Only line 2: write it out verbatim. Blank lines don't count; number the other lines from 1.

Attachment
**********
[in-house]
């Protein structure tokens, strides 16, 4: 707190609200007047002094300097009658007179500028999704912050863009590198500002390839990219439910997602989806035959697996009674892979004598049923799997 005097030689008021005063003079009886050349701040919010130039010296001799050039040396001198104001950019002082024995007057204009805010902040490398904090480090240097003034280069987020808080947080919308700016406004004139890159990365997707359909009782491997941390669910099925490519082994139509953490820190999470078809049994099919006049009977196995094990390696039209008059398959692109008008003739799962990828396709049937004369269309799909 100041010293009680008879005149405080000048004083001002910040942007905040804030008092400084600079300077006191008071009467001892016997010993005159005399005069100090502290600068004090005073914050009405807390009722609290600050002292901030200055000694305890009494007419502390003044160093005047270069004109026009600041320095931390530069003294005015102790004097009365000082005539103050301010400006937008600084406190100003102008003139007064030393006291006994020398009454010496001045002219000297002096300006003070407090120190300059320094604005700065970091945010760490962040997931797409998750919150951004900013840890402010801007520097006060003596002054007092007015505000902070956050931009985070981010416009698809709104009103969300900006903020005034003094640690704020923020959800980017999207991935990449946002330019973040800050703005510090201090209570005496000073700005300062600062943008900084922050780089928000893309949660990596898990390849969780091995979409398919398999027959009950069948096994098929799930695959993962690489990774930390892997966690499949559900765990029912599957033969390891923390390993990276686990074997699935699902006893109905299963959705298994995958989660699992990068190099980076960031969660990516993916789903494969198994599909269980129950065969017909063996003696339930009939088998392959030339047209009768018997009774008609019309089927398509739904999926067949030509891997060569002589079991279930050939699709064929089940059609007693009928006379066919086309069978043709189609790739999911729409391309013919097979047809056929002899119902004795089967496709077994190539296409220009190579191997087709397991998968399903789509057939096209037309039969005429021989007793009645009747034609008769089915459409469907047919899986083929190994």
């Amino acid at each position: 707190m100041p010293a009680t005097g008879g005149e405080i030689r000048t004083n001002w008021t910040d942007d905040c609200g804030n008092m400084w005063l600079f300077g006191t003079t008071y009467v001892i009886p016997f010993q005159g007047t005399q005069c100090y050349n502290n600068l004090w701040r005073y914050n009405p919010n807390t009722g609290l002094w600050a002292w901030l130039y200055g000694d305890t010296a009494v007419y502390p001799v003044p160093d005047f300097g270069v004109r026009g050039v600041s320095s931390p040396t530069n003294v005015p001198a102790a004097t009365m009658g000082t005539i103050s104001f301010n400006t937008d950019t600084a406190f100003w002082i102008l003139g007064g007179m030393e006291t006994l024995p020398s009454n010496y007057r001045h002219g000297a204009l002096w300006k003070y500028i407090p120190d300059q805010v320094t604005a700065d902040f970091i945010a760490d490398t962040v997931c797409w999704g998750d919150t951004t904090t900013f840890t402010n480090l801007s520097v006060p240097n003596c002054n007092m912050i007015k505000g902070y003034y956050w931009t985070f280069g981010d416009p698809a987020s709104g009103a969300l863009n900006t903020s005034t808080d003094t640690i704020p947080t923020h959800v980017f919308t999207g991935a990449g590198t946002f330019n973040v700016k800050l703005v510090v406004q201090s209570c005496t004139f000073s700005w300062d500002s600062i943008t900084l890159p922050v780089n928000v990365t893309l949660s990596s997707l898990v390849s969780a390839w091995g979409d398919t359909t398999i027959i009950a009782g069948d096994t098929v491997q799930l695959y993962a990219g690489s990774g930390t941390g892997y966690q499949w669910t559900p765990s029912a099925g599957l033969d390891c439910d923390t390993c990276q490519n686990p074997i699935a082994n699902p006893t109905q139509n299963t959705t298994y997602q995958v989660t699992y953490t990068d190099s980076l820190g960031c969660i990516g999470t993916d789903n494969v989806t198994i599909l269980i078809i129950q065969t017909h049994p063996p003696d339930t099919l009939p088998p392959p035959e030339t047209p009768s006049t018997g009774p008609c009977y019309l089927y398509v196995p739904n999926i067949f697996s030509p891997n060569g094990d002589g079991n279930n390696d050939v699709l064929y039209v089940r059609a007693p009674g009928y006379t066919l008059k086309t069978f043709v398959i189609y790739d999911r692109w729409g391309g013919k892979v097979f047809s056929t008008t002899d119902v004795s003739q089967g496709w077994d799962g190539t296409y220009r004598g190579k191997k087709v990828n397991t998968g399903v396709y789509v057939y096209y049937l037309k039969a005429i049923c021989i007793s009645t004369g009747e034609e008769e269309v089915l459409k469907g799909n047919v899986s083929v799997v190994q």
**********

């Protein structure tokens, strides 16, 4: 707190609200007047002094300097009658007179500028999704912050863009590198500002390839990219439910997602989806035959697996009674892979004598049923799997 005097030689008021005063003079009886050349701040919010130039010296001799050039040396001198104001950019002082024995007057204009805010902040490398904090480090240097003034280069987020808080947080919308700016406004004139890159990365997707359909009782491997941390669910099925490519082994139509953490820190999470078809049994099919006049009977196995094990390696039209008059398959692109008008003739799962990828396709049937004369269309799909 100041010293009680008879005149405080000048004083001002910040942007905040804030008092400084600079300077006191008071009467001892016997010993005159005399005069100090502290600068004090005073914050009405807390009722609290600050002292901030200055000694305890009494007419502390003044160093005047270069004109026009600041320095931390530069003294005015102790004097009365000082005539103050301010400006937008600084406190100003102008003139007064030393006291006994020398009454010496001045002219000297002096300006003070407090120190300059320094604005700065970091945010760490962040997931797409998750919150951004900013840890402010801007520097006060003596002054007092007015505000902070956050931009985070981010416009698809709104009103969300900006903020005034003094640690704020923020959800980017999207991935990449946002330019973040800050703005510090201090209570005496000073700005300062600062943008900084922050780089928000893309949660990596898990390849969780091995979409398919398999027959009950069948096994098929799930695959993962690489990774930390892997966690499949559900765990029912599957033969390891923390390993990276686990074997699935699902006893109905299963959705298994995958989660699992990068190099980076960031969660990516993916789903494969198994599909269980129950065969017909063996003696339930009939088998392959030339047209009768018997009774008609019309089927398509739904999926067949030509891997060569002589079991279930050939699709064929089940059609007693009928006379066919086309069978043709189609790739999911729409391309013919097979047809056929002899119902004795089967496709077994190539296409220009190579191997087709397991998968399903789509057939096209037309039969005429021989007793009645009747034609008769089915459409469907047919899986083929190994």